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Be Well

Including family in rounds

July 5, 2010

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Hospital rounds bring together doctors, nurses, and physicians in training so they can discuss their patients’ care. Traditionally these teams have streamed past the bedside, moving from patient to patient, but these conversations also happen in conference rooms. In 2003, the American Academy of Pediatrics recommended that rounds be conducted in the child’s hospital room and include the family. A new survey estimates how prevalent family-centered rounds have become and how well they are working.

Dr. Vineeta Mittal of the University of Texas Southwestern Medical Center led a team that surveyed 377 pediatric hospitalists — physicians who specialize in caring for hospital patients — about rounds at their 80 hospitals in the United States and Canada. The 265 doctors who responded said 44 percent of their hospitals used family-centered rounds. Academic medical centers were more likely than community hospitals to have adopted them.

The hospitalists said the rounds increased the family’s involvement and improved their understanding of their child’s care. Communication among the medical team also improved and role modeling for trainees was enhanced, they said. There were some barriers to conducting family-center rounds: Some doctors said patient rooms were too small to hold the team and others said that trainees felt uncomfortable about appearing less knowledgeable in front of the families. Family-centered rounds did not take significantly longer than traditional rounds, the hospitalists said.

BOTTOM LINE: Family-centered rounds that include parents in discussions of care for hospitalized children are the most common form of rounds.

CAUTIONS: The survey is based on the personal perceptions of hospital doctors, not on objective measures of how long rounds took or how families responded to them.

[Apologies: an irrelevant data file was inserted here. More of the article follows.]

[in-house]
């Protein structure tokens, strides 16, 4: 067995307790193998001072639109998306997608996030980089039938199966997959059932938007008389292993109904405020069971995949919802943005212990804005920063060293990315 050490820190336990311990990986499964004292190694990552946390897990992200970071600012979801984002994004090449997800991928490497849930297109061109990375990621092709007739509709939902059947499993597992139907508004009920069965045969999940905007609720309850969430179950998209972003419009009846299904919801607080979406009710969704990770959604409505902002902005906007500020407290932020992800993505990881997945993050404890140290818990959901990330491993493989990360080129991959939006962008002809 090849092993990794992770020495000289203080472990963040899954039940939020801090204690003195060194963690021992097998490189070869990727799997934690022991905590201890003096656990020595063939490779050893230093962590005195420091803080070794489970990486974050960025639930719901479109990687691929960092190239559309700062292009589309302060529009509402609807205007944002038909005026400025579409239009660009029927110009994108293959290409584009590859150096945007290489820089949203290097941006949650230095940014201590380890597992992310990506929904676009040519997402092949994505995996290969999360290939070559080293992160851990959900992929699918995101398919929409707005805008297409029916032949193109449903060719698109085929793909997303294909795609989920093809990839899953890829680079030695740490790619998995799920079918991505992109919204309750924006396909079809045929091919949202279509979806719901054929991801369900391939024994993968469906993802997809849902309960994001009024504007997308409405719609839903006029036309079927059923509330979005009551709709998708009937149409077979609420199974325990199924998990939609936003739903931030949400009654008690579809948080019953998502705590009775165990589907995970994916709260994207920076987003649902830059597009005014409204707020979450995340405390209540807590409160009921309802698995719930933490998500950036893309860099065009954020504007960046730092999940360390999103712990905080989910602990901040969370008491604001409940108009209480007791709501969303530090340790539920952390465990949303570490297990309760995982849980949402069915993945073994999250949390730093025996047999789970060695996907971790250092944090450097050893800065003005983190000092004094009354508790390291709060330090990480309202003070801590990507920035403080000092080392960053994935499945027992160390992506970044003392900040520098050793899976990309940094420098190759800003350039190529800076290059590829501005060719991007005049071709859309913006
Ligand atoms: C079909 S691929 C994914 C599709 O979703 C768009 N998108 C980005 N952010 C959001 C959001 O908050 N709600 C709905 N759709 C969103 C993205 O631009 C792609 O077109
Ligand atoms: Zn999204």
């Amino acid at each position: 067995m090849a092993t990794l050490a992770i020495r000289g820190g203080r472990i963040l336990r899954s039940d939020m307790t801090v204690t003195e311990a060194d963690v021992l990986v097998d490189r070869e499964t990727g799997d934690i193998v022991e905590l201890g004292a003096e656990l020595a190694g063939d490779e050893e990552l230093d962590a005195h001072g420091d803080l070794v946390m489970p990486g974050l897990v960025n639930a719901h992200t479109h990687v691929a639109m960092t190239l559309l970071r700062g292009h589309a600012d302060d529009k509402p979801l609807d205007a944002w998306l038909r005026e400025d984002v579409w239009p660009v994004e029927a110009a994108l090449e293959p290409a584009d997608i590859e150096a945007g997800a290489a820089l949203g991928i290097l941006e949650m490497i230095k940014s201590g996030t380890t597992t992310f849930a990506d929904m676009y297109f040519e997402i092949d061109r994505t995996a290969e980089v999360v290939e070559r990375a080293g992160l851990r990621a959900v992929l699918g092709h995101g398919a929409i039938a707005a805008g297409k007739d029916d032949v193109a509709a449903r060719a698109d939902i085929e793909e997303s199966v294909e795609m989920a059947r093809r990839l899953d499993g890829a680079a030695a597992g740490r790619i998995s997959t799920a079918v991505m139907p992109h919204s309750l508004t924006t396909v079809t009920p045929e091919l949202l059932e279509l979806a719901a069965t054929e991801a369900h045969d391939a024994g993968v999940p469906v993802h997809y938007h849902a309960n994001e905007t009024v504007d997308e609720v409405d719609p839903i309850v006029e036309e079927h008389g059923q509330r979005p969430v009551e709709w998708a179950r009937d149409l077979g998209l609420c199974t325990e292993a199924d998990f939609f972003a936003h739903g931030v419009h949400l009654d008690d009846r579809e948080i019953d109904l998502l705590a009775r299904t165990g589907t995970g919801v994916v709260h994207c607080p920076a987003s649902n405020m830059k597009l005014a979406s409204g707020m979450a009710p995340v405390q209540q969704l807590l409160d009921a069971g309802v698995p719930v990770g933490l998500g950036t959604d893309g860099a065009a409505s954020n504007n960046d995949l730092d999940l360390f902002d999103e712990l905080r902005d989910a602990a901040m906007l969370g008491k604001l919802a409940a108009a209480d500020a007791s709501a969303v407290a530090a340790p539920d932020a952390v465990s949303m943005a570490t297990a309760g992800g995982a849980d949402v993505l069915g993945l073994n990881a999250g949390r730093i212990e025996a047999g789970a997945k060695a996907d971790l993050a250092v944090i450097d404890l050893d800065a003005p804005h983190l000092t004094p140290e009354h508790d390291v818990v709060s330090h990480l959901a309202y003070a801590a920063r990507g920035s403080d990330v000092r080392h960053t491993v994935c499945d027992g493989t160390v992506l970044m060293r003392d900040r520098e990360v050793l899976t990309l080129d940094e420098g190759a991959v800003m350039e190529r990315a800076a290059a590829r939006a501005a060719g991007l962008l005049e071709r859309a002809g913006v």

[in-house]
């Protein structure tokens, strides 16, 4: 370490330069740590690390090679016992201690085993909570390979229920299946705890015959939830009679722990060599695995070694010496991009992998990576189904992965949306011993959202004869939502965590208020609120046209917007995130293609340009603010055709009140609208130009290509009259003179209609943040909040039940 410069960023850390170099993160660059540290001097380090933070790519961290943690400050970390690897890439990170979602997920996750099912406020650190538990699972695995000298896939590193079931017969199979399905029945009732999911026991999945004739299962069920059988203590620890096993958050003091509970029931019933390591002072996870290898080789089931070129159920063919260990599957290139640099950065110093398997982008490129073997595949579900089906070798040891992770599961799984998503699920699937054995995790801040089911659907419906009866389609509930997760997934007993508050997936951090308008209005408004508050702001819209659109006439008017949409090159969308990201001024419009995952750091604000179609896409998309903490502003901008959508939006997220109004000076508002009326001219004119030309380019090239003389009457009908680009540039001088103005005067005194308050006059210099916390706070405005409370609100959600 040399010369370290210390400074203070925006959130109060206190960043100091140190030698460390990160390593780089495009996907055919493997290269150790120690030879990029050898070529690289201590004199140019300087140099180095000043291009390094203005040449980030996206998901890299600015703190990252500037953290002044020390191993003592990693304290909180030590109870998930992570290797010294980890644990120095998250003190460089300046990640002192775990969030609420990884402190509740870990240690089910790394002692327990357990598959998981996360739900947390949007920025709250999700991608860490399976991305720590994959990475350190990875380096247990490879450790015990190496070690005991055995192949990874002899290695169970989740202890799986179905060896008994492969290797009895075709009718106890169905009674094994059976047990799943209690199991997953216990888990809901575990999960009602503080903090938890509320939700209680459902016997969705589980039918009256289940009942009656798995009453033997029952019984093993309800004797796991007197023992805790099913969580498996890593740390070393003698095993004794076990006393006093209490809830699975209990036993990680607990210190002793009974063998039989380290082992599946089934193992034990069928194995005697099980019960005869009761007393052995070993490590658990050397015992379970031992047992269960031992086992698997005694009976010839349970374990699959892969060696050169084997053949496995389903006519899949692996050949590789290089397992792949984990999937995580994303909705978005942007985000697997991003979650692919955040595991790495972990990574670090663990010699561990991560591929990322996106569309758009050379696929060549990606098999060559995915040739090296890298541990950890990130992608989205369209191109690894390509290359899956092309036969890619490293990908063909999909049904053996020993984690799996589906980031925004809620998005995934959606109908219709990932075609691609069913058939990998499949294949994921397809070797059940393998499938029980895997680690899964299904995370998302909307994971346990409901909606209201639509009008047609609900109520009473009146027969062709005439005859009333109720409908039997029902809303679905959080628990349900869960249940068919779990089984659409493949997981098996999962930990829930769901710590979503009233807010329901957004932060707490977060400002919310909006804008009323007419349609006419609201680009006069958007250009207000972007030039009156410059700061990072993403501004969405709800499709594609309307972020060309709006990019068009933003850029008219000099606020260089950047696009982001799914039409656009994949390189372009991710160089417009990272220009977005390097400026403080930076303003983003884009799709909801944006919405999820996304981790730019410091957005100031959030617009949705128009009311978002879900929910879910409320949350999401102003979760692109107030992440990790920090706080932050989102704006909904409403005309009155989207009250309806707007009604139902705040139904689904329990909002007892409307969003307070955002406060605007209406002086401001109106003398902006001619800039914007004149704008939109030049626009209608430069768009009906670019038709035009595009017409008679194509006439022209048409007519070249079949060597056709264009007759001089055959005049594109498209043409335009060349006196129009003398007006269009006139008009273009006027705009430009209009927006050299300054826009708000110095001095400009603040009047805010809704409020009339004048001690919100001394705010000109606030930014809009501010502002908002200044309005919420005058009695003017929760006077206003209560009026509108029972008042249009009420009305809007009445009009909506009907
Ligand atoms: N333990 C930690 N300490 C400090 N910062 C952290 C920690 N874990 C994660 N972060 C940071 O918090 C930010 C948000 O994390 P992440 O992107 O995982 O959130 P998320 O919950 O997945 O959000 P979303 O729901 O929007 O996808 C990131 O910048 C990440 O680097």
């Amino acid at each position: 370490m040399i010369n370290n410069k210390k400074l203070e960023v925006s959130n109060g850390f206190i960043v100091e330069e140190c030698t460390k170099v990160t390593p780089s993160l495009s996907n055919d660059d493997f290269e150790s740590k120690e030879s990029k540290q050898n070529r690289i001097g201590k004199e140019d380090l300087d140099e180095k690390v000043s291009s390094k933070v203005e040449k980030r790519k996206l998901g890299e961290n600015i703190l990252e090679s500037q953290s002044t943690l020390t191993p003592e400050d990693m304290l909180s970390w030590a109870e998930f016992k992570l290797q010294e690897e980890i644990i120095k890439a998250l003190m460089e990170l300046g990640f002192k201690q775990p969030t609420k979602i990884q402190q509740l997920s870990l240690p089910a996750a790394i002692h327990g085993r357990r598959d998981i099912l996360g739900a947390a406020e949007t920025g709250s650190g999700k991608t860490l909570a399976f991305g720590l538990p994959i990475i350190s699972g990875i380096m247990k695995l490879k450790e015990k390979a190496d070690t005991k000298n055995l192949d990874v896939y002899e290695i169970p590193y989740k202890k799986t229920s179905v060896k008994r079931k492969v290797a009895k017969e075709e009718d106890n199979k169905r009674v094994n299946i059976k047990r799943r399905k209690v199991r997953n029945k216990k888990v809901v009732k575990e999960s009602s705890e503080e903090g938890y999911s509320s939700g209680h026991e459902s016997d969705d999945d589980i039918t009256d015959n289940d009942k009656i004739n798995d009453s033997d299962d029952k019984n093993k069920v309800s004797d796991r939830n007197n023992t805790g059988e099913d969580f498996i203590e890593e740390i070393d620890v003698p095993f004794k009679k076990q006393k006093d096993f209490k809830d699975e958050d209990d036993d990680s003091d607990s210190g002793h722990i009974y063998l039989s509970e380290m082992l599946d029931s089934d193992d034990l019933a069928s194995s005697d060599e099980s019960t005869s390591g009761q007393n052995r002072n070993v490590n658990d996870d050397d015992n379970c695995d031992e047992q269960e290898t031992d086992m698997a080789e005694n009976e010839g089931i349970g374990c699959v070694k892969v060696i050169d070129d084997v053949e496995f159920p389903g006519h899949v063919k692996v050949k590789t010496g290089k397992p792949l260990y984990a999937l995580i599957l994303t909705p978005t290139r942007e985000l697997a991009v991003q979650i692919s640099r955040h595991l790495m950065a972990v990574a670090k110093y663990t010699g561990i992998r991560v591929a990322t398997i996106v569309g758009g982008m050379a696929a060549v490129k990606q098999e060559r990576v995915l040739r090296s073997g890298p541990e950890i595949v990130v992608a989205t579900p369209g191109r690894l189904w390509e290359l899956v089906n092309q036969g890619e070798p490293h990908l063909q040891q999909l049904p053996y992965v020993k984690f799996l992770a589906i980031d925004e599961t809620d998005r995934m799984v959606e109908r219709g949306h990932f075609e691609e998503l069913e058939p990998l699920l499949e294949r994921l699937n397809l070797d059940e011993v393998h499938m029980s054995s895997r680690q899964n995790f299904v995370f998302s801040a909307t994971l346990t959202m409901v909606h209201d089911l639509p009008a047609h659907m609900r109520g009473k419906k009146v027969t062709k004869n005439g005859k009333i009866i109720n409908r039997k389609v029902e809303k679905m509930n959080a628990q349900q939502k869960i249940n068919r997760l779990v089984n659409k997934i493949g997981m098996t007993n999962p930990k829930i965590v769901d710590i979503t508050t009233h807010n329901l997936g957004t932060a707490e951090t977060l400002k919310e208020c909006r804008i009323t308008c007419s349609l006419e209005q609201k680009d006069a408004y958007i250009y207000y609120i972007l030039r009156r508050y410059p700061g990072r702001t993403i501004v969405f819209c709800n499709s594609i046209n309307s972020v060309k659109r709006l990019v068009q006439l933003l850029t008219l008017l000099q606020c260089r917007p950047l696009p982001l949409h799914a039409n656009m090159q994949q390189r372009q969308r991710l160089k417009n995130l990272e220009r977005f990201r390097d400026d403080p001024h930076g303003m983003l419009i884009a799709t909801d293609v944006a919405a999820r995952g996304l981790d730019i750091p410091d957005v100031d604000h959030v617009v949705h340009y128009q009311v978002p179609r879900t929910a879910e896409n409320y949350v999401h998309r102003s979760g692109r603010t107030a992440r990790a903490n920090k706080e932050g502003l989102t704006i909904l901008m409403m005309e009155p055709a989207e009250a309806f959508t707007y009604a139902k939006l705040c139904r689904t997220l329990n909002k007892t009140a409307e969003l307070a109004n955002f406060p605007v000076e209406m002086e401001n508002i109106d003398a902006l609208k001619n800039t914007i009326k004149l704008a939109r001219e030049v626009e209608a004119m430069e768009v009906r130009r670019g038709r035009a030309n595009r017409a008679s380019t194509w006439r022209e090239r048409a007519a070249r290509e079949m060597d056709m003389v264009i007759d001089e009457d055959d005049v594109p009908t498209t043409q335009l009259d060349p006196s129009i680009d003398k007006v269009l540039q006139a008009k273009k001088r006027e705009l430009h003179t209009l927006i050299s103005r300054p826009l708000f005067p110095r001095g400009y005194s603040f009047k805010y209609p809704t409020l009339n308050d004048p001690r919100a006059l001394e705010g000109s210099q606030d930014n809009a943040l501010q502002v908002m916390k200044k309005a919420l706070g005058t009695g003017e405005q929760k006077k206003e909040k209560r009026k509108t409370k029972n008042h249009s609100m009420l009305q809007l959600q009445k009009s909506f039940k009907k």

WHAT’S NEXT: Focus groups with families and with doctors in training will bring in their points of view.

WHERE TO FIND IT: Pediatrics, online June 29

Physical activity’s after-effects

Add one more reason physical activity is a good idea. A new study that surveyed elderly women about their exercise habits has found an association between early activity and later mental sharpness.

Laura Middleton of Sunnybrook Health Sciences Center in Toronto led an analysis of data from more than 9,000 women who had participated in a study of bone health. They were asked about their physical activities — from gardening to tennis to skiing — when they were teenagers, age 30, age 50, and over 65. They also took tests that measured their cognitive abilities when their average age was 71.

Women who were physically active at any of the four ages were less likely to test poorly on the cognition test, but the biggest difference was between women who were active as teenagers and women who were not active then. This difference held up even after the researchers examined other factors that might account for better cognitive performance, such as education, smoking, and diabetes.

Women who weren’t active teenagers but became active at 30 and 50 were less likely to do poorly on the cognition test than women who remained inactive, hinting that adding exercise after the teen years may also be tied to better cognition late in life.

BOTTOM LINE: Women who were physically active as teenagers were less likely than similar women who were not active to show signs of cognitive impairment later in life.

CAUTIONS: The study, which was based on the women’s reports of activity, can show only an association between activity and cognitive performance, and not that one caused the other.

WHERE TO FIND IT: Journal of the American Geriatrics Society, June 30

ELIZABETH COONEY